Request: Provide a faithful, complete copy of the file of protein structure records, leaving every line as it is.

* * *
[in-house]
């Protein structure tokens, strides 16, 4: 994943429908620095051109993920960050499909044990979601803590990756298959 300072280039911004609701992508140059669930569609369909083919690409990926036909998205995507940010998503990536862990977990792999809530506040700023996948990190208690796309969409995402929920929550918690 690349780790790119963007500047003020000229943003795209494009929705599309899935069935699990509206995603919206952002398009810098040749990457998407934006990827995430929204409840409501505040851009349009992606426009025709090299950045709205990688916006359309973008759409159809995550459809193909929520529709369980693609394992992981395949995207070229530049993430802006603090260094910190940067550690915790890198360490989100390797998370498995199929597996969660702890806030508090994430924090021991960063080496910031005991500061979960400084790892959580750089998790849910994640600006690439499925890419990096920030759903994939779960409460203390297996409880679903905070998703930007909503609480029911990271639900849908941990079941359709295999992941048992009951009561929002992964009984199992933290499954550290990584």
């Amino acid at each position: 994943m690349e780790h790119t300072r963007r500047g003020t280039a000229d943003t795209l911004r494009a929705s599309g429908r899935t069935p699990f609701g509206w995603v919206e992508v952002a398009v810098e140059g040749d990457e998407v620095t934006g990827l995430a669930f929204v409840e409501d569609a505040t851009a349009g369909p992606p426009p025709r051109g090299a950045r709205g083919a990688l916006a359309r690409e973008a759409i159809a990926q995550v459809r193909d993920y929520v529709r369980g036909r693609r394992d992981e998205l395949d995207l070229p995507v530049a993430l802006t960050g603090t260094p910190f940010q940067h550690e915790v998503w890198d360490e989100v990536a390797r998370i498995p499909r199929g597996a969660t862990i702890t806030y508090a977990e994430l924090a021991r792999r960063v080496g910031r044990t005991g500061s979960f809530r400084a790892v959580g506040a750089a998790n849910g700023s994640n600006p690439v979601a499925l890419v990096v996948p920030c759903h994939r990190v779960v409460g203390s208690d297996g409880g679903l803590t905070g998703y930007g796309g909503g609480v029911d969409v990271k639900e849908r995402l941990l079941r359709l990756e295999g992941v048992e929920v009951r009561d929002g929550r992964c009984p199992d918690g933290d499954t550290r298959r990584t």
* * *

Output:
[in-house]
């Protein structure tokens, strides 16, 4: 994943429908620095051109993920960050499909044990979601803590990756298959 300072280039911004609701992508140059669930569609369909083919690409990926036909998205995507940010998503990536862990977990792999809530506040700023996948990190208690796309969409995402929920929550918690 690349780790790119963007500047003020000229943003795209494009929705599309899935069935699990509206995603919206952002398009810098040749990457998407934006990827995430929204409840409501505040851009349009992606426009025709090299950045709205990688916006359309973008759409159809995550459809193909929520529709369980693609394992992981395949995207070229530049993430802006603090260094910190940067550690915790890198360490989100390797998370498995199929597996969660702890806030508090994430924090021991960063080496910031005991500061979960400084790892959580750089998790849910994640600006690439499925890419990096920030759903994939779960409460203390297996409880679903905070998703930007909503609480029911990271639900849908941990079941359709295999992941048992009951009561929002992964009984199992933290499954550290990584």
């Amino acid at each position: 994943m690349e780790h790119t300072r963007r500047g003020t280039a000229d943003t795209l911004r494009a929705s599309g429908r899935t069935p699990f609701g509206w995603v919206e992508v952002a398009v810098e140059g040749d990457e998407v620095t934006g990827l995430a669930f929204v409840e409501d569609a505040t851009a349009g369909p992606p426009p025709r051109g090299a950045r709205g083919a990688l916006a359309r690409e973008a759409i159809a990926q995550v459809r193909d993920y929520v529709r369980g036909r693609r394992d992981e998205l395949d995207l070229p995507v530049a993430l802006t960050g603090t260094p910190f940010q940067h550690e915790v998503w890198d360490e989100v990536a390797r998370i498995p499909r199929g597996a969660t862990i702890t806030y508090a977990e994430l924090a021991r792999r960063v080496g910031r044990t005991g500061s979960f809530r400084a790892v959580g506040a750089a998790n849910g700023s994640n600006p690439v979601a499925l890419v990096v996948p920030c759903h994939r990190v779960v409460g203390s208690d297996g409880g679903l803590t905070g998703y930007g796309g909503g609480v029911d969409v990271k639900e849908r995402l941990l079941r359709l990756e295999g992941v048992e929920v009951r009561d929002g929550r992964c009984p199992d918690g933290d499954t550290r298959r990584t």